WASHINGTON There's no need for homeowners, investors, retirees, taxpayers or anyone else targeted in the controversial deficit-cutting plan unveiled on Wednesday to panic.
The proposal by the leaders of President Obama's deficit-reduction panel was shot down almost immediately by observers who believe it is too controversial and pain-spewing to be enacted anytime soon -- but its ideas may be under debate for years.
"I don't think there's anything in there that should prompt an investor to change anything they are doing with their money right now," says Michael Jackson of LECG, a global business advisory firm. "But some of their proposals could end up with renewed life."
The plan aims to cut as much as $4 trillion out of the deficit over 10 years, through a mix of everything from gasoline tax increases to Social Security benefit cuts to elimination of the tax deduction for mortgage interest.
Even if chairmen Erskine Bowles and Alan Simpson fail to get their package out of their own commission and to a vote in Congress, they may be changing the debate in a way that would eventually affect the household budgets of most Americans.
"The big picture is their conclusion that you've got to solve 30 percent of the deficit problem through tax increases of some kind," says Clint Stretch of Deloitte Tax. "That is not going to make people happy but it's probably realistic."
Tax hikes of some sort are one of the trends that could outlive the commission. Here are some others:
A FLATTER TAX
In the past, Congress has found tax-hiking most palatable when it cuts tax deductions and credits (termed tax expenditures) instead of raising rates. "There's no doubt that expenditures will be on the table," says Eugene Steuerle of the Urban Institute.
"That's what happened in 82, 84, 90 and 93." And that means that everything from the mortgage deduction to corporate tax breaks for employee health insurance could get nicked.
Even if deductions are not cut individually, they could be worth less if proponents of tax reform are successful and tax rates are lowered.
That could lower the value of items like whole life insurance to investors who benefit because the money earned in those policies is not taxed until it is withdrawn. "If I were deciding to buy a $2 million universal life policy, I'd think this could be a risk," says Charles Gabriel of Capital Alpha Partners, a policy analysis firm in Washington.
A LATER RETIREMENT
One of the most controversial pieces of the proposal would raise both the early and normal retirement ages. It would increase the full retirement age to 68 by 2050 and 69 by 2075. On the same schedule, it would also increase the early retirement age from 62 to 63 and then 64.
Those changes would definitely prompt more people to work longer, says Paul Van De Water of the Center on Budget and Policy Priorities. But that may be a trend that's happening anyway.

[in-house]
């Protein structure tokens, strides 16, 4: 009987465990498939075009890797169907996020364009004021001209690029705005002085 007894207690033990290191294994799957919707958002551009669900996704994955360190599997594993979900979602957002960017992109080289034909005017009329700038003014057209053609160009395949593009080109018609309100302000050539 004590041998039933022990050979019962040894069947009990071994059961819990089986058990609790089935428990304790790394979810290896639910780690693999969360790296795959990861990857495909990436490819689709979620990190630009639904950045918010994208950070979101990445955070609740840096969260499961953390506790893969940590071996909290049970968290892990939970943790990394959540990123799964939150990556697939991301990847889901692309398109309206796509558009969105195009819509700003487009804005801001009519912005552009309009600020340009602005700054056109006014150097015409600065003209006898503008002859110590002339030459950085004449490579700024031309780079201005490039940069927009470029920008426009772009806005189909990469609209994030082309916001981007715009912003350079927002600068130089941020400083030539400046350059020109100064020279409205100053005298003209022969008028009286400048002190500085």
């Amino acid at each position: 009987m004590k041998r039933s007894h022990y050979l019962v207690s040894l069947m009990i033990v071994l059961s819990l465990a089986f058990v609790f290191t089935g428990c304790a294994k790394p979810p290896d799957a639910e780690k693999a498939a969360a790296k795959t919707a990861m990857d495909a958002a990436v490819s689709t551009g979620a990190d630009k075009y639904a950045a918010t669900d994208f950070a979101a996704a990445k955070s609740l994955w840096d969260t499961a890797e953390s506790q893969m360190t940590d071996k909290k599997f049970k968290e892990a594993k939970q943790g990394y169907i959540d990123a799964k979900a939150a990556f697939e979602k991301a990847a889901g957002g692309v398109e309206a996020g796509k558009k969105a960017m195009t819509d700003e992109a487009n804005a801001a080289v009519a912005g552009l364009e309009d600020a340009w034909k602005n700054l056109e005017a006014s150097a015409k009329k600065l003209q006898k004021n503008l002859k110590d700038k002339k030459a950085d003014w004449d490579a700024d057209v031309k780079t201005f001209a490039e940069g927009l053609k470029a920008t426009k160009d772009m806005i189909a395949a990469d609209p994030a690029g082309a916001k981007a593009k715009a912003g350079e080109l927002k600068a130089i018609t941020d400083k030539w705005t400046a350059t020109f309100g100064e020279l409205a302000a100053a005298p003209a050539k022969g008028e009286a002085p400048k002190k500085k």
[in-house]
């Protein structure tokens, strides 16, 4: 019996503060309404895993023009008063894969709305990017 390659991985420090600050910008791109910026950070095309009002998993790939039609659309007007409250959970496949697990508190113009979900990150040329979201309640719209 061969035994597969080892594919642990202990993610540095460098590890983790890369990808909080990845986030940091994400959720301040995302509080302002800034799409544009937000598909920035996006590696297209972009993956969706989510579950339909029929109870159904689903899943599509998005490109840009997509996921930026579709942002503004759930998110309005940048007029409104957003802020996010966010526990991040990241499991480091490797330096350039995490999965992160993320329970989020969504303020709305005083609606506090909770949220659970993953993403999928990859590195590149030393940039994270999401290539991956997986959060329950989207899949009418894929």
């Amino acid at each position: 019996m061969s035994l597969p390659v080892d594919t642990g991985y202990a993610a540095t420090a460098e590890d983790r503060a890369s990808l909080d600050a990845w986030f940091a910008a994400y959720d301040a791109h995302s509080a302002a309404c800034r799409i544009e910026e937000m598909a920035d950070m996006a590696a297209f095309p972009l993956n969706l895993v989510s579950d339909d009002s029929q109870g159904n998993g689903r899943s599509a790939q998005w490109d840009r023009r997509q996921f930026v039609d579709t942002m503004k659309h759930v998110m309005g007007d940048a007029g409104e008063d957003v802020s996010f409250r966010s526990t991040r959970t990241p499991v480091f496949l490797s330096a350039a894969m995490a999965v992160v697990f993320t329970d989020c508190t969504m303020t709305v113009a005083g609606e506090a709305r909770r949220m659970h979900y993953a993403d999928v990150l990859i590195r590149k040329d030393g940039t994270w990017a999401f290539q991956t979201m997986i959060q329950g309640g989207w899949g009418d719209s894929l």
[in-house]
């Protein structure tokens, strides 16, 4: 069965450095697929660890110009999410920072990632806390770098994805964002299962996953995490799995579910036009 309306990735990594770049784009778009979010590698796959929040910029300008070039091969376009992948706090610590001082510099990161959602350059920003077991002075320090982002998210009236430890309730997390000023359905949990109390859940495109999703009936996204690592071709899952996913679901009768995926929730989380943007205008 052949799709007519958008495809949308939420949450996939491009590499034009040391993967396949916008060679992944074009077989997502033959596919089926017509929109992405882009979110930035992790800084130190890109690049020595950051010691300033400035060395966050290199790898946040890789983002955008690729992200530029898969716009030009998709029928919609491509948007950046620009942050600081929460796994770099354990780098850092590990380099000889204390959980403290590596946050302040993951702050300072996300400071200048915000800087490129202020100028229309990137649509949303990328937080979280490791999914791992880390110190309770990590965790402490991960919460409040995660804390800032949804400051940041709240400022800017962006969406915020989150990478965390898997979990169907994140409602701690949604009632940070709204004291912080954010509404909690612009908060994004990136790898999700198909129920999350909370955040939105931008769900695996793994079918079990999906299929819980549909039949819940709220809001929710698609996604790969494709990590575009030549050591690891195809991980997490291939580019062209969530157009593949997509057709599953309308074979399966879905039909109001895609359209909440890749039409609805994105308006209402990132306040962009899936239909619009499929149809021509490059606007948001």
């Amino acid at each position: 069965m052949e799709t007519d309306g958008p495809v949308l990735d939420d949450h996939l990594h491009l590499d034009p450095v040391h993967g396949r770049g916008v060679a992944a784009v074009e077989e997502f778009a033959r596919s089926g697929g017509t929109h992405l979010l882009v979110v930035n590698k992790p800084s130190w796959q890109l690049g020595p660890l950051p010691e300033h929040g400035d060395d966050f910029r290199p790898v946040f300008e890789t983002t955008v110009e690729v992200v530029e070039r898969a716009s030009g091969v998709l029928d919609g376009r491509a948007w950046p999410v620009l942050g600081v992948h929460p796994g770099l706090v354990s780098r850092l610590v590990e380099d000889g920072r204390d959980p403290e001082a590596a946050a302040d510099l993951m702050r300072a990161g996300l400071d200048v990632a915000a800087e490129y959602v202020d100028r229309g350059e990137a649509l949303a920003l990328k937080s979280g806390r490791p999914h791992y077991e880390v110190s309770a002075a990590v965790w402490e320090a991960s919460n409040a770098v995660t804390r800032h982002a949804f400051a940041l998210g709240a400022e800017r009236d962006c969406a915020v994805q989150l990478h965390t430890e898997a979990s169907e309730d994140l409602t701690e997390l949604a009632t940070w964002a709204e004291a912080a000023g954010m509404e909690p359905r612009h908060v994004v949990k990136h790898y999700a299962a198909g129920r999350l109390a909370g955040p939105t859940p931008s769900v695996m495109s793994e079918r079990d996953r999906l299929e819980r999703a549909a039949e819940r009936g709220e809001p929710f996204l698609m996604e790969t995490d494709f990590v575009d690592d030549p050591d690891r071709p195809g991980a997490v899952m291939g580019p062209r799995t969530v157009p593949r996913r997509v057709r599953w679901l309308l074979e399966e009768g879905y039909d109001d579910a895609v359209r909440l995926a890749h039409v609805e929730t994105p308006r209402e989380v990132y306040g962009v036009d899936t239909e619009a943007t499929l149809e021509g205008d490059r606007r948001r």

Steuerle says he sees the demand for older workers expanding steadily, and the move to squeeze an extra year or two of work in helps most people to a more comfortable retirement.
"Instead of 35 years of work and 25 years of retirement, you could have 36 years of work and 24 years of retirement," he said. "That could make a huge difference."
LESS OF A MORTGAGE INTEREST DEDUCTION
Although the tax write-off for mortgage interest has seemed sacrosanct, it has indeed been cut before.
Homeowners already cannot deduct interest for more than $1 million of home debt for two homes. And interest on home equity loans over $100,000 that are not plowed back into the homes is not deductible either.
Both could get shaved further as part of a grand deficit compromise. Often suggested is the possibility of limiting deductions for interest on mortgages used to buy vacation homes, or more limits on this deduction for the wealthy.
"At the margin, you have to think about it," says Gabriel. "If you're about to make a big investment in a home and really banking on being able to afford it because of the tax relief, you have to think that a couple of years down the road, that tax relief could be cut."
ANOTHER HEALTH INSURANCE HIT
Though the proposal essentially leaves the Obama health reform plan intact, it would eliminate the corporate deduction for health insurance provided to employees.
Layered on top of mandates that companies either provide health insurance or pay fines, "that could change the calculus" for employers, leading more of them to drop health benefits, says Van de Water, a senior fellow at the Center on Budget and Policy Priorities.
Even if the deduction doesn't disappear entirely, but simply becomes worth less in a flatter-tax environment, workers may find that by 2014 that they can find private insurance as good and inexpensively as they can get it at work.
(Editing by Jackie Frank)